The Four Agreements by Don Miguel Ruiz. Based in ancient Toltec teachings but really the distilled knowledge of all the world's major traditions. the good part is that all the "magic" bullshit is left out. Believe nothing, the truth always survives.
posted by txmon at 10:54 AM on October 17, 2010

James P Carse _ Finite and Infinite Games
posted by hortense at 11:07 AM on October 17, 2010 [1 favorite]

This is along the lines of the expression "if you have to ask the price, it's too expensive". If you need a sacred text, you're not an atheist.

Obviously a lot of "wise" or "inspirational" texts exist out in the world. A real atheist would probably find their own instead of needing a spiritual club to join.

For what it's worth, from an agnostic/half-assedly-paganishly-spiritual perspective: I try to do yoga and meditate, and when I want inspirational words to run through my brain I will probably go to either the Upanishads (a religious text) or something blissfully simple from my childhood, like To Kill A Mockingbird or Little Women.

Getting out into nature and away from the city is also very centering to me and can help me realize for myself the right course of action in a difficult time. I look to the people around me for wisdom.
posted by Sara C. at 12:04 PM on October 17, 2010 [1 favorite]

Seconding Krishnamurti.
posted by Paris Elk at 12:04 PM on October 17, 2010

I really love Garrison Keillor's two poetry anthologies: Good Poems for Hard Times and Good Poems. Which is strange, actually, because I'm not a fan of any of his other work. But Keillor has a good ear for poetry, and there's a lot of stuff in both books that has helped me quite a bit. And, also surprisingly, I really love the introduction to Good Poems for Hard Times. The whole thing is lovely, but this is the bit that rattles around in my head the most:

"The meaning of poetry is to give courage. A poem is not a puzzle that you the dutiful reader are obliged to solve. It is meant to poke you, get you to buck up, pay attention, rise and shine, look alive, get a grip, get the picture, pull up your socks, wake up and die right. Poets have many motives for writing...but what really matters about poetry and what distinguishes poets from, say, fashion models or ad salesmen is the miracle of incantation in rendering the gravity and grace and beauty of the ordinary world and thereby lending courage to strangers."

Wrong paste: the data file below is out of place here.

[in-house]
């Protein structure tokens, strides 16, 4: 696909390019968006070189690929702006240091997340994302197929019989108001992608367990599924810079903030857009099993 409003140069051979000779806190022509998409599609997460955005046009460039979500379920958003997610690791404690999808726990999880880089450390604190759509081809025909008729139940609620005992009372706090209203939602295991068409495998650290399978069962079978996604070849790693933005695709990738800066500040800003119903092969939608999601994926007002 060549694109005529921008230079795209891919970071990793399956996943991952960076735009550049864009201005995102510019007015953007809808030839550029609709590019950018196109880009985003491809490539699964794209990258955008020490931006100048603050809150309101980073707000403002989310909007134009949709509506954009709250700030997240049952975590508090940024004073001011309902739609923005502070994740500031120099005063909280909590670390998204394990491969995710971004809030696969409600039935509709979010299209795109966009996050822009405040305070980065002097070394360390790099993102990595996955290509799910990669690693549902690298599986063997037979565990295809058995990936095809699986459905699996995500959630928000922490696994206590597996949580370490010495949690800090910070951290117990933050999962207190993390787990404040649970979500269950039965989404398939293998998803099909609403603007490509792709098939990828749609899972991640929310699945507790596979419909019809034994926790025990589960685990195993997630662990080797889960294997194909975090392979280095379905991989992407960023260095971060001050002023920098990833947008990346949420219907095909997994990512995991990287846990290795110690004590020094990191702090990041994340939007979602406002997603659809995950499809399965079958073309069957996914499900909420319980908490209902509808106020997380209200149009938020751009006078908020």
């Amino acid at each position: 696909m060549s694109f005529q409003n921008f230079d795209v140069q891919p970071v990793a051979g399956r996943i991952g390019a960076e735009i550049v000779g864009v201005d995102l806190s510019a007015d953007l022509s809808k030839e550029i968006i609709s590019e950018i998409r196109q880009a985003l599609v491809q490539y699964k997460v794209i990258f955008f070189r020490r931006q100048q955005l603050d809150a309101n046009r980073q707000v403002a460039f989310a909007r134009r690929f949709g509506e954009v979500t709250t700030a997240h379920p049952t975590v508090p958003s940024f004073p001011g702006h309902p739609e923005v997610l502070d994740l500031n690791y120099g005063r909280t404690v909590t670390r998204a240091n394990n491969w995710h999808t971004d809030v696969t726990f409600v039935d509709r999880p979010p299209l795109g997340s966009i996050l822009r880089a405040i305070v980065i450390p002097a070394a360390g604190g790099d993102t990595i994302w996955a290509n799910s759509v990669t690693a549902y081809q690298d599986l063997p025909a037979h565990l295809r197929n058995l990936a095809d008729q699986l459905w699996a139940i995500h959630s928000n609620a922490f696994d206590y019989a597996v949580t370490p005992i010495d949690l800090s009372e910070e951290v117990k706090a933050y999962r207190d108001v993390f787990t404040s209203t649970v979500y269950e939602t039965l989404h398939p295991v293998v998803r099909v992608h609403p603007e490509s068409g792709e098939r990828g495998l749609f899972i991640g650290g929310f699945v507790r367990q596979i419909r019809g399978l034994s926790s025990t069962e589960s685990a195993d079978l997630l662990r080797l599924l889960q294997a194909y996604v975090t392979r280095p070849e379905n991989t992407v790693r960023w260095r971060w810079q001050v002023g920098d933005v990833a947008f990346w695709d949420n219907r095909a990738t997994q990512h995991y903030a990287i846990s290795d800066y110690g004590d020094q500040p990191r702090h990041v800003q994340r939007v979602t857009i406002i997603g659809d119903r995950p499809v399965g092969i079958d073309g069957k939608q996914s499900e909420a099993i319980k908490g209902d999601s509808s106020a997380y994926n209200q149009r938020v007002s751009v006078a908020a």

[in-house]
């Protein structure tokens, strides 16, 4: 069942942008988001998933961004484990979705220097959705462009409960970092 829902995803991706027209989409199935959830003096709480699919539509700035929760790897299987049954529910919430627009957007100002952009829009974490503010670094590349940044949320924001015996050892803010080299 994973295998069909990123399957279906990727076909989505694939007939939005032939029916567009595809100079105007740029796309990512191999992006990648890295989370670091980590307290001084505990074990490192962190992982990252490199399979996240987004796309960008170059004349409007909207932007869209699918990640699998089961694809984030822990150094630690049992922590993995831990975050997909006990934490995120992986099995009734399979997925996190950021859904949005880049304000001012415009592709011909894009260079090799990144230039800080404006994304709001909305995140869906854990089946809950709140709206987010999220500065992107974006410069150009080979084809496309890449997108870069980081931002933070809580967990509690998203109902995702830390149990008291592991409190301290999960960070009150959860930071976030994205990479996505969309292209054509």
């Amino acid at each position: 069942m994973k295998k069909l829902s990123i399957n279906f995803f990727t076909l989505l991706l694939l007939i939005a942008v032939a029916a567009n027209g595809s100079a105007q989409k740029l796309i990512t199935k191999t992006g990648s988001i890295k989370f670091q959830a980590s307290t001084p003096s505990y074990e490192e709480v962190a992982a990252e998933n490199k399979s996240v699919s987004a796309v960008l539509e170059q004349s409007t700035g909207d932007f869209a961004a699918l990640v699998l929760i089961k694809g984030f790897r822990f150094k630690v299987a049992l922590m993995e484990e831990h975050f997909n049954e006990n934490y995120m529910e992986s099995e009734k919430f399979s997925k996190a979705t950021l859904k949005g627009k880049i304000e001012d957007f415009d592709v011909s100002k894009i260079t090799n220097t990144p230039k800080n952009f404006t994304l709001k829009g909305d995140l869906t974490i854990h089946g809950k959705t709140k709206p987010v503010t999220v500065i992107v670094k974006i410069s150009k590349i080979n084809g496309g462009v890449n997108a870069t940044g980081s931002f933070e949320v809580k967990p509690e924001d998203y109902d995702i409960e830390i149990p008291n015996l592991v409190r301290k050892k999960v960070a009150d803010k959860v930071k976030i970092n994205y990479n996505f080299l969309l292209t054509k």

posted by colfax at 12:09 PM on October 17, 2010 [2 favorites]

Thoreau's Walden.
posted by The Toad at 12:19 PM on October 17, 2010 [1 favorite]

+1 for Carl Sagan, Marcus Aurelius, and Buddhism Without Beliefs.

Also, I find the poetry of Gerard Manley Hopkins to be exceedingly moving (especially his nature sonnets and "terrible" sonnets, that latter of which chronicle his crisis of faith), even with all the overt Catholic/religious imagery, but YMMV -- I'm a former Catholic, so the imagery still has an emotional resonance that it might not have for you.
posted by scody at 12:39 PM on October 17, 2010

I find David Foster Wallace's commencement speech (known as 'This is Water') to be good for this. It was packaged into this book, but there are pre-book transcriptions out there.* Of course your DFW millage may vary.

*Which I may have saved. If you are interested memail me.
posted by grapesaresour at 1:57 PM on October 17, 2010 [1 favorite]